Convergence of Cyclone Analysis
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Hi all,
I did the analysis of Cyclone separators and I found monitor of mass flow rate at outlet is fluctuating. please see the attachment. Is the solution converged? 
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There are fluctuations, but they seem very small within this range
I would look for the following in a converged simulation: 1) mass is conserved (e.g. same mass flux coming in and exiting the domain) 2) generally speaking, all residuals decrease smoothly below some low value 3) if no energy is added to the flow, total temperature on all exits should add up to the total inlet temperature, meaning (m_dot_in * T_in = m_dot_1 * T_1 + m_dot_2 * T_2 + ... ) 4) mass/temperature/velocity etc outlet monitors should occupy a stable numerical value when plotted over a sizeable range of iterations Hope this helps 
On the image m_dot has been plotted over the last 90 cycles. It is best for one to plot a monitor over a large range of cycles (in your case, say, 3000  4000, as an example) in order to see how this monitor has been behaving throughout a sizeable part of the simulation.

Thanks for your help,
My residuals are fluctuating in cyclic manner, from one research paper i found that the solution must be changed to transient one. i dint know how to decide the time step and if i run transient run then how should i know that my solution is converged, and how to analyse the final results of transient run. Thank You...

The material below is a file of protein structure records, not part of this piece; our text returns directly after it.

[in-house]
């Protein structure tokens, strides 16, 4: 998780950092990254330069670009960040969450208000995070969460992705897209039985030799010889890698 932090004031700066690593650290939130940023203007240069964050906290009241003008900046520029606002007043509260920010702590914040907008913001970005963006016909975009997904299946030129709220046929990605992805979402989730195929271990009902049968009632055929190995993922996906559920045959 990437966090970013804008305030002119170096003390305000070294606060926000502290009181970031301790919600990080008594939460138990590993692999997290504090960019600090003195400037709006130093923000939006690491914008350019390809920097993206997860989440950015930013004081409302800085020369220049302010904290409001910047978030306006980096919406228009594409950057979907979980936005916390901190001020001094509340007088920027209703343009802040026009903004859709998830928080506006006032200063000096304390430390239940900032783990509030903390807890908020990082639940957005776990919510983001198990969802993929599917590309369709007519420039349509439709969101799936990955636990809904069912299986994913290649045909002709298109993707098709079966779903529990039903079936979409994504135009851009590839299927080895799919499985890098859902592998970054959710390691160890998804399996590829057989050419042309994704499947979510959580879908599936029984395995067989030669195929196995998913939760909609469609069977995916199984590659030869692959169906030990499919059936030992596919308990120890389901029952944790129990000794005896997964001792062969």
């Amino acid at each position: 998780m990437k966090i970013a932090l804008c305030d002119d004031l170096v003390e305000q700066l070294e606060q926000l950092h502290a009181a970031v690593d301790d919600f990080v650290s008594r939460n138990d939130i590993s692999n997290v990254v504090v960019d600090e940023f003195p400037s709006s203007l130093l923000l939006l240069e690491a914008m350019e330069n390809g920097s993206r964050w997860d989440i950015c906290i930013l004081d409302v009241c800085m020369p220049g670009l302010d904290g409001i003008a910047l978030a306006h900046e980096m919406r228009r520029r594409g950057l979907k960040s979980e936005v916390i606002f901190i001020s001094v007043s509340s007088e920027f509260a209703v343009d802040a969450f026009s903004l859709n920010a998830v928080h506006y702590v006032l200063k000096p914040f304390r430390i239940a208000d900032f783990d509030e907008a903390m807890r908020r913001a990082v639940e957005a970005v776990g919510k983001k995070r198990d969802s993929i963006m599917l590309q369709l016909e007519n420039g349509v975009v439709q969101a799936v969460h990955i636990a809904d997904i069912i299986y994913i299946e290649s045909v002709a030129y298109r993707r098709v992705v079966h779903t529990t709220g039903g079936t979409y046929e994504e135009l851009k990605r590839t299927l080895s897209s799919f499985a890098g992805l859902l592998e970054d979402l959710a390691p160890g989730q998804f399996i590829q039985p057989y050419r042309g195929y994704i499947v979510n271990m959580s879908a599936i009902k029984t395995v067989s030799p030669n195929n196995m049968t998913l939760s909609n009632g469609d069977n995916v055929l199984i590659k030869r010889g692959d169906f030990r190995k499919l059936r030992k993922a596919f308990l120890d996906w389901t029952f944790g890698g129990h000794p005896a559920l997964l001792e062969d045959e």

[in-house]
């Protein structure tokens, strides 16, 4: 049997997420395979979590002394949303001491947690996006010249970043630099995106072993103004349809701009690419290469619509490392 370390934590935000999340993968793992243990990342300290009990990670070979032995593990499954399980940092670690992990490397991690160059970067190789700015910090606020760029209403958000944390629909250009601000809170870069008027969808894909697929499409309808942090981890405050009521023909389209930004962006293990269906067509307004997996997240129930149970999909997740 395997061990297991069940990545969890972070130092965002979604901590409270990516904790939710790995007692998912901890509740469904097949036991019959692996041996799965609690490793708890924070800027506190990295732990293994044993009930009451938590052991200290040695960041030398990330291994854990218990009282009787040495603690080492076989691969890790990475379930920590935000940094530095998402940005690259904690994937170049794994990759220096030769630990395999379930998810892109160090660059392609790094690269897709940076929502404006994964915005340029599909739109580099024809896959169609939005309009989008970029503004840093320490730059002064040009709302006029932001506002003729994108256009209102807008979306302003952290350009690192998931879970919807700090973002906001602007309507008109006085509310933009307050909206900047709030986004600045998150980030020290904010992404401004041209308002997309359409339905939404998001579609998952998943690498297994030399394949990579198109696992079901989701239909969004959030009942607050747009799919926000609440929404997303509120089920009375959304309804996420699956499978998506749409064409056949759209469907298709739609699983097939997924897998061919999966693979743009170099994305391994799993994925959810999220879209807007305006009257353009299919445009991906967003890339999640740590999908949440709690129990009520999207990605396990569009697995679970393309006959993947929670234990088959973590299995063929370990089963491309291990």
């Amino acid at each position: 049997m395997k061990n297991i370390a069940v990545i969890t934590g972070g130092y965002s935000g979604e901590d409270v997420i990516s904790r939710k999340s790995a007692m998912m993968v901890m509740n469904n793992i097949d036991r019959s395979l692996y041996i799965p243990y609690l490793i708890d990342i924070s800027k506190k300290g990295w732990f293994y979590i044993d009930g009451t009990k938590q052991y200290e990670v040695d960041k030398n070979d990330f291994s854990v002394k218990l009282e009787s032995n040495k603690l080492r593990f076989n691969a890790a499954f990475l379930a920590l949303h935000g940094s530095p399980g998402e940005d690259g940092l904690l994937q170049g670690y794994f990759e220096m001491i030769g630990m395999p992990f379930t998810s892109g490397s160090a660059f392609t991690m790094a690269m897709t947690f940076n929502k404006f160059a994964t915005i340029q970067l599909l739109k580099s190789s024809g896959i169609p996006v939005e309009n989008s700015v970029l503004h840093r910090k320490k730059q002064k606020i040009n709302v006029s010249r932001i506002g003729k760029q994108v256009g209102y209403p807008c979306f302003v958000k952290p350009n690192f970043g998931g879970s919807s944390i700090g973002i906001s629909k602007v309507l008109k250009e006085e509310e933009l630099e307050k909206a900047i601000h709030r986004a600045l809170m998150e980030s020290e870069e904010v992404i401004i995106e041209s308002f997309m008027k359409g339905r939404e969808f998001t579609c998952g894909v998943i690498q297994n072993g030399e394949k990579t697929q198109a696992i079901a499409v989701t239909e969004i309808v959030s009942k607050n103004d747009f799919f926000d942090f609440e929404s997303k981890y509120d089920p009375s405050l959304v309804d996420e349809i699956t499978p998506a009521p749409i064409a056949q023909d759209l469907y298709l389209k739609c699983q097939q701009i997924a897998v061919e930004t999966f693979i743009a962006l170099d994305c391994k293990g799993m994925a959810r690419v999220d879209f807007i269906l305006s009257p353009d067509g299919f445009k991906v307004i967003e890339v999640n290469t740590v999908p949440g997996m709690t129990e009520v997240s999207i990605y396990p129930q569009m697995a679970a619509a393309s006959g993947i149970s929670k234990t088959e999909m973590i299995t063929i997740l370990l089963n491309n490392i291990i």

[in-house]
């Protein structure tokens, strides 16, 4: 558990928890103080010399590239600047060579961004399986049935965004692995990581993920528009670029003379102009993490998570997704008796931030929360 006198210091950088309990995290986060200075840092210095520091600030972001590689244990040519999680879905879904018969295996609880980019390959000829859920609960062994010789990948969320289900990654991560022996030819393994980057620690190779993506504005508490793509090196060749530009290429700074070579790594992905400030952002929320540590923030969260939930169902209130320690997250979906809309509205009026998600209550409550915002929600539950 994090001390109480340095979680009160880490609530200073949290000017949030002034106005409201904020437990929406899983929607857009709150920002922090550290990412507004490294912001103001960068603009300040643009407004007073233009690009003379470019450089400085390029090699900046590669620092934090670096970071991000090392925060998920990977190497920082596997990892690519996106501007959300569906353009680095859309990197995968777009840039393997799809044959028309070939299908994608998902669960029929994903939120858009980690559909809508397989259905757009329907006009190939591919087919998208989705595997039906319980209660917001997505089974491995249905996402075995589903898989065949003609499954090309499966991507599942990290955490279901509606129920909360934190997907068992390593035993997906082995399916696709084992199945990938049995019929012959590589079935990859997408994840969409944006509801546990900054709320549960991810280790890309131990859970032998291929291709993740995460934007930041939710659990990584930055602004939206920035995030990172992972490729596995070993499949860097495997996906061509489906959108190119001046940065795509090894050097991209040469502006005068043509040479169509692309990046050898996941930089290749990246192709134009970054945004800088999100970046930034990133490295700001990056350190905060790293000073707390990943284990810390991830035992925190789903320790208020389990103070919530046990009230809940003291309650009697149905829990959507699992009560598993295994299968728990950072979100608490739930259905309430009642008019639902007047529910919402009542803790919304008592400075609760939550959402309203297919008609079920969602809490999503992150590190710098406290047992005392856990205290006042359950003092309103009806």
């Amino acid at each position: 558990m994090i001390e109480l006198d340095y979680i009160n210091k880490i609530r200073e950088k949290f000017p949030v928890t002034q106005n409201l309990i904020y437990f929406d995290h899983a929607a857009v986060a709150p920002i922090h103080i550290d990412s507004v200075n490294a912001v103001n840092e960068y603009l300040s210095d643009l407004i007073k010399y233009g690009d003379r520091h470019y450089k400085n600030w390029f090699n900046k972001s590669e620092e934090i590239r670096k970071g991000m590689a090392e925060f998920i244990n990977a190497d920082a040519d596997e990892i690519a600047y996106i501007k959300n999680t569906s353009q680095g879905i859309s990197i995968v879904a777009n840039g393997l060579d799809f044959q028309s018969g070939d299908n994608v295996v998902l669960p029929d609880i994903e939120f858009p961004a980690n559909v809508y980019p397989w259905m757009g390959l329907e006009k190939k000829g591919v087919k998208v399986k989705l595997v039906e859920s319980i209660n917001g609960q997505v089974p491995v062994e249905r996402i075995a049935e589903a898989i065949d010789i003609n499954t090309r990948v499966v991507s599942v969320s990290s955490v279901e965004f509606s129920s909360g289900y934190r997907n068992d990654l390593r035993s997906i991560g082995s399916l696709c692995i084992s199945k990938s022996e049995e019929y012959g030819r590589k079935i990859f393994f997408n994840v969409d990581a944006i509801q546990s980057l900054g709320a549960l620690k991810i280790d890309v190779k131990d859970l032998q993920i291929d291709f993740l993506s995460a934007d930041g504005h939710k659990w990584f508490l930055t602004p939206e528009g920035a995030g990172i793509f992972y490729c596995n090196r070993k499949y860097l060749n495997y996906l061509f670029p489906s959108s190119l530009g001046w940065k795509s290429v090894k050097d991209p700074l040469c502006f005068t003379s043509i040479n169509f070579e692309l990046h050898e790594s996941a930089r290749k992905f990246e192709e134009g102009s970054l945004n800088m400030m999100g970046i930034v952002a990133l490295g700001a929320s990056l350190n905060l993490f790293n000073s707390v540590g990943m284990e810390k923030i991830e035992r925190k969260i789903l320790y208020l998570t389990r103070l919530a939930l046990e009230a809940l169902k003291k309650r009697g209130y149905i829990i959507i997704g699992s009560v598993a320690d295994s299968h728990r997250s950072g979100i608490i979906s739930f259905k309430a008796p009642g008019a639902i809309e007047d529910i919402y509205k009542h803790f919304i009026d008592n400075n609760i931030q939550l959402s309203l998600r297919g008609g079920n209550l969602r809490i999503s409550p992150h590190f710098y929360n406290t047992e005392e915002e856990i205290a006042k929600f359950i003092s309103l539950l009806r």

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For transient run, your timestep should be small enough to resolve the main flow structures (the unsteady features). If the unsteady feature has a timescale of say 1s, then some fraction of 1s is needed or you will not resolve the unsteady features. Less than 1/3 is recommended, 1/10 or more if you want to be safe. Again, you need to know beforehand what the timescale of these features are, do not do it blindly or you will only get lost! If you don't know these timescales then you probably do not need to be doing a transient simulation yet. Your solution must be converged at the current timestep before you can move to the next one. Hence, it is even more important that you define convergence well beforehand. If you find that it is taking too many iterations to converge at the current timestep, you can reduce your timestep size. You will end up computing more timesteps but it will make it easier to converge each timestep. If your solution converges easily then consider increasing the timestep size (as long as you can still resolve the unsteady features using the 1/3 or 1/10 guideline). Additionally, typically the timestep is also sometimes chosen to satisfy stability criteria (checkout CFL number). 
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